What is it?
A common sexually transmitted bacterial infection. In addition to infecting the cervix or urethra, it can infect the throat or rectum. Sexually active individuals should be tested at least once a year.

How is it harmful?
It can cause pelvic inflammatory disease and infertility in women and severe inflammation of the urinary tract in men. It can cause severe arthritis (Reiter’s syndrome) in women and men; if the mother is infected at the time of delivery, it can cause blindness in newborns.

What are the symptoms?
For women, the early stages usually have no symptoms. Symptoms usually occur 2-3 weeks after infection and can include vaginal discharge or recurring irritation. For men, gonorrhea usually includes penile discharge and severe burning during urination.

What is the treatment?
Antibiotics; however, long-term complications (such as infertility) may not be reversible.

Genital Herpes
What is it?
A recurrent, incurable viral infection usually caused by herpes simplex virus type 2. It is highly contagious, especially when the sores are present and until they are completely healed. Since herpes sores often spread to the area around the genitals, condoms may not protect from contact with the sores.

How is it harmful?
Causes periodic eruptions of painful sores on the genitals and surrounding areas of males and females.

What are the symptoms?
Sores, fever, chills, muscle aches, tiredness and headaches, swollen or sore lymph nodes, burning during urination, difficulty urinating, and genital discharge. However, some people may have no symptoms at all.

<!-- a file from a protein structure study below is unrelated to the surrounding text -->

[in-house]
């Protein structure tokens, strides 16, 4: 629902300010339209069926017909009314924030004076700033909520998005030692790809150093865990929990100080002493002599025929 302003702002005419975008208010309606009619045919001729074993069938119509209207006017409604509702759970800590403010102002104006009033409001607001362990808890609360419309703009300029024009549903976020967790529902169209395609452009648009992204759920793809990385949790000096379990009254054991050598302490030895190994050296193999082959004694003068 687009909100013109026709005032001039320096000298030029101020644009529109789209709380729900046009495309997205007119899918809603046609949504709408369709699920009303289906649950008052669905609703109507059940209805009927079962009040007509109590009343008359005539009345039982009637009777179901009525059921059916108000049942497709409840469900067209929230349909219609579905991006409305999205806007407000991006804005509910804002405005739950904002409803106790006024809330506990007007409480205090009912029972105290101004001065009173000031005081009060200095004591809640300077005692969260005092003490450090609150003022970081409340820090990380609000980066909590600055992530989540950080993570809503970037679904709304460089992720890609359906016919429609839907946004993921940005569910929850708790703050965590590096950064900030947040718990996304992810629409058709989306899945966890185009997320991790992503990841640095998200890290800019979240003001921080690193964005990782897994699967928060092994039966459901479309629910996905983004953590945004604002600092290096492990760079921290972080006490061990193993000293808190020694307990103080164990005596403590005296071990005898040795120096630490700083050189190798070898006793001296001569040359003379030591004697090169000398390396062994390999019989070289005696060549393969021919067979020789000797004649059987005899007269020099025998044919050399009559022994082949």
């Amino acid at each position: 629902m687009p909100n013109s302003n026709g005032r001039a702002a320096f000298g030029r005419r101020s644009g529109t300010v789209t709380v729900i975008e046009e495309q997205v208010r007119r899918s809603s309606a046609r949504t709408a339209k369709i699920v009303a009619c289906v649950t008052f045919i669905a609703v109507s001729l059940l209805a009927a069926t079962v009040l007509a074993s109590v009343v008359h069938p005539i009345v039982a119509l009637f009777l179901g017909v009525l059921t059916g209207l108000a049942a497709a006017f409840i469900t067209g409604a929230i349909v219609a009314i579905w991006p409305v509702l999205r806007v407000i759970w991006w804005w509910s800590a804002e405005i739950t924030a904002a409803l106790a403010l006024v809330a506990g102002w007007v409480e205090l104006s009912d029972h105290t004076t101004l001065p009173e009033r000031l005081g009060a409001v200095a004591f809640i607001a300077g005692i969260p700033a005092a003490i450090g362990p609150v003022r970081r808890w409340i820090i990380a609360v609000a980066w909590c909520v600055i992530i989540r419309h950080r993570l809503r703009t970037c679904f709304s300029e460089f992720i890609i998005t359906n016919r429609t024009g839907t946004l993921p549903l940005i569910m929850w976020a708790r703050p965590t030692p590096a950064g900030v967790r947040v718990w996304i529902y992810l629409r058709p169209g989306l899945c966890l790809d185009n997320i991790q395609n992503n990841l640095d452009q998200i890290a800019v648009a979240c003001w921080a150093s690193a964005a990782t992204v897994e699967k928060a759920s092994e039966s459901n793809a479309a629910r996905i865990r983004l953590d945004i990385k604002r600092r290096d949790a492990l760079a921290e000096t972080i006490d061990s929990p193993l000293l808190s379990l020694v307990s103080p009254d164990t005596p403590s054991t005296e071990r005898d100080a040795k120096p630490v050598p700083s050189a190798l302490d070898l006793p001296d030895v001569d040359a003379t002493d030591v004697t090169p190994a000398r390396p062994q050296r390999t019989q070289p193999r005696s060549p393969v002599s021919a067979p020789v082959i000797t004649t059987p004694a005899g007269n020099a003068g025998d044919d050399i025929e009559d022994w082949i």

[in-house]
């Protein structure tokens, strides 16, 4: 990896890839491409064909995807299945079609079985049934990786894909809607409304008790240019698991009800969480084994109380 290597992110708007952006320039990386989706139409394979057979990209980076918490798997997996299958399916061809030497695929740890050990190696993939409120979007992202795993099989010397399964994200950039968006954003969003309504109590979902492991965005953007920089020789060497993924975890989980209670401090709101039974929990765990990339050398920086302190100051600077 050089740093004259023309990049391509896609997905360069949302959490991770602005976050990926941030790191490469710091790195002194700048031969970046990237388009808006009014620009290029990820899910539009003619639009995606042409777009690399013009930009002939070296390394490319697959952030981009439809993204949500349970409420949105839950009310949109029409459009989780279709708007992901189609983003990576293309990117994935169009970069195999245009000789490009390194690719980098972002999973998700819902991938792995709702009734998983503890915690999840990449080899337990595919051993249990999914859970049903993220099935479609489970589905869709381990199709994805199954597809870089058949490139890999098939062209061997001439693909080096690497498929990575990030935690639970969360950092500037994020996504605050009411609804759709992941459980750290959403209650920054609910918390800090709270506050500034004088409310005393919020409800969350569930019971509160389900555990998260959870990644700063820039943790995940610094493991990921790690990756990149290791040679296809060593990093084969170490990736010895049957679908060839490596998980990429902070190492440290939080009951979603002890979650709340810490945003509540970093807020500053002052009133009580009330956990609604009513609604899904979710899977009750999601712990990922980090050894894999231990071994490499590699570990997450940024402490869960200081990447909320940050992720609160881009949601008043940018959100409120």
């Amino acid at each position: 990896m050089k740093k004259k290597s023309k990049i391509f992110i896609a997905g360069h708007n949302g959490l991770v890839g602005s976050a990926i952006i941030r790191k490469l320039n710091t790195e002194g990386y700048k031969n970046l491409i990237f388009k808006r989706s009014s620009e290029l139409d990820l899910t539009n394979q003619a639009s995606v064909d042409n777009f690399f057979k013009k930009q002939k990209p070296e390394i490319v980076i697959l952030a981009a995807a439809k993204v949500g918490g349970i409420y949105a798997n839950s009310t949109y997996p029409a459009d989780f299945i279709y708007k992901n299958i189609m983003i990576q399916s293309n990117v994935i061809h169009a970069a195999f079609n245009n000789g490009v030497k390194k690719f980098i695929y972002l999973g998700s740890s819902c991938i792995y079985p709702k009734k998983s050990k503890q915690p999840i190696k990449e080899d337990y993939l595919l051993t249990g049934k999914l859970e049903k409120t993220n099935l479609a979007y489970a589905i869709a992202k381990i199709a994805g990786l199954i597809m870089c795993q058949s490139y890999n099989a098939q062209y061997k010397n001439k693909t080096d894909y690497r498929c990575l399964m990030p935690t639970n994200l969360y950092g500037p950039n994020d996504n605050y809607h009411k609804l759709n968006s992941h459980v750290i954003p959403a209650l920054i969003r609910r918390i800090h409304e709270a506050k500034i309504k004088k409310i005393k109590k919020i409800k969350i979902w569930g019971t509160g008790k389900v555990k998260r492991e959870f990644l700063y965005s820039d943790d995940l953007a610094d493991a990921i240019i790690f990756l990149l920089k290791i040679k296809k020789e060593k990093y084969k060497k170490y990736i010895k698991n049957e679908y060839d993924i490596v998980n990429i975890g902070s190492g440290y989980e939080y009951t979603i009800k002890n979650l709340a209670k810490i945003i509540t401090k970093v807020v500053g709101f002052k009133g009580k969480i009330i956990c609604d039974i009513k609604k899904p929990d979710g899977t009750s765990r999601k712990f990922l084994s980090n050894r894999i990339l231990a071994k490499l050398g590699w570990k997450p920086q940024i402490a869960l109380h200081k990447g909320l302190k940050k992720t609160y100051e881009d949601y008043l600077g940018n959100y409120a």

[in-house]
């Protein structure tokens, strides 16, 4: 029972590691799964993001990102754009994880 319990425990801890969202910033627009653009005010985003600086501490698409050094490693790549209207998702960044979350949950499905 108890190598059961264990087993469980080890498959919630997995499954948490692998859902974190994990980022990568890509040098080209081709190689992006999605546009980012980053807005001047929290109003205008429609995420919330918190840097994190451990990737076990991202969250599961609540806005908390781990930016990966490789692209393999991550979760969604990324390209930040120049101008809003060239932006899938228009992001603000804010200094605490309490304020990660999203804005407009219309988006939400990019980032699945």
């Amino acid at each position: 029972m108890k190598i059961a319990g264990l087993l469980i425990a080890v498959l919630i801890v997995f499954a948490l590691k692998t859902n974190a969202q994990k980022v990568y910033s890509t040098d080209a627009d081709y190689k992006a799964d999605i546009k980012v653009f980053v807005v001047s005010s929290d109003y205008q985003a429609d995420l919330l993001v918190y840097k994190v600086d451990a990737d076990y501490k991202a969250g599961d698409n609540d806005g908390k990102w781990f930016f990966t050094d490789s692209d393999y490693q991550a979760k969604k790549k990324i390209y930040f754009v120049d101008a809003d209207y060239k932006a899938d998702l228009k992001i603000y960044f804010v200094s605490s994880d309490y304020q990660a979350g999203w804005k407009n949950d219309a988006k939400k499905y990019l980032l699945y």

What is the treatment?
There is no cure. Certain drugs may control the signs and symptoms, but they do not affect the risk, frequency or severity of outbreaks after the drug has been discontinued.

Genital Warts (Human Papillomavirus)
What is it?
There are more than 20 types of HPV that can infect the genital area. HPV can be transmitted either by touching the wart or by sexual intercourse; for this reason, condoms don’t always protect against transmission.

How is it harmful?
Some types have been associated with abnormal cell growth that, if not treated, can lead to cervical cancer.

What are the symptoms?
Most types of HPV have no symptoms, but some cause warts in the genital and/or anal areas of males and females. Warts can be painful and may bleed or discharge pus.

What is the treatment?
Medication may remove the warts. If left untreated, visible warts may resolve on their own, return unchanged, or increase in size and number. Removing warts may not alter the course of infection, make one less contagious, or make one less susceptible to cervical cancer caused by HPV.

HPV Vaccine:
In June, 2006 the US Food and Drug Administration (FDA) approved an HPV vaccine. The vaccine protects against 2 types of HPV that cause 70% of all cervical cancers (HPV 16 and 18) and 2 types of HPV that cause 90% of all genital warts (HPV 6 and 11). The other types of HPV will NOT be prevented by use of the vaccine.

Syphilis
What is it?
A very serious bacterial infection that infects the nervous and cardiovascular systems.

How is it harmful?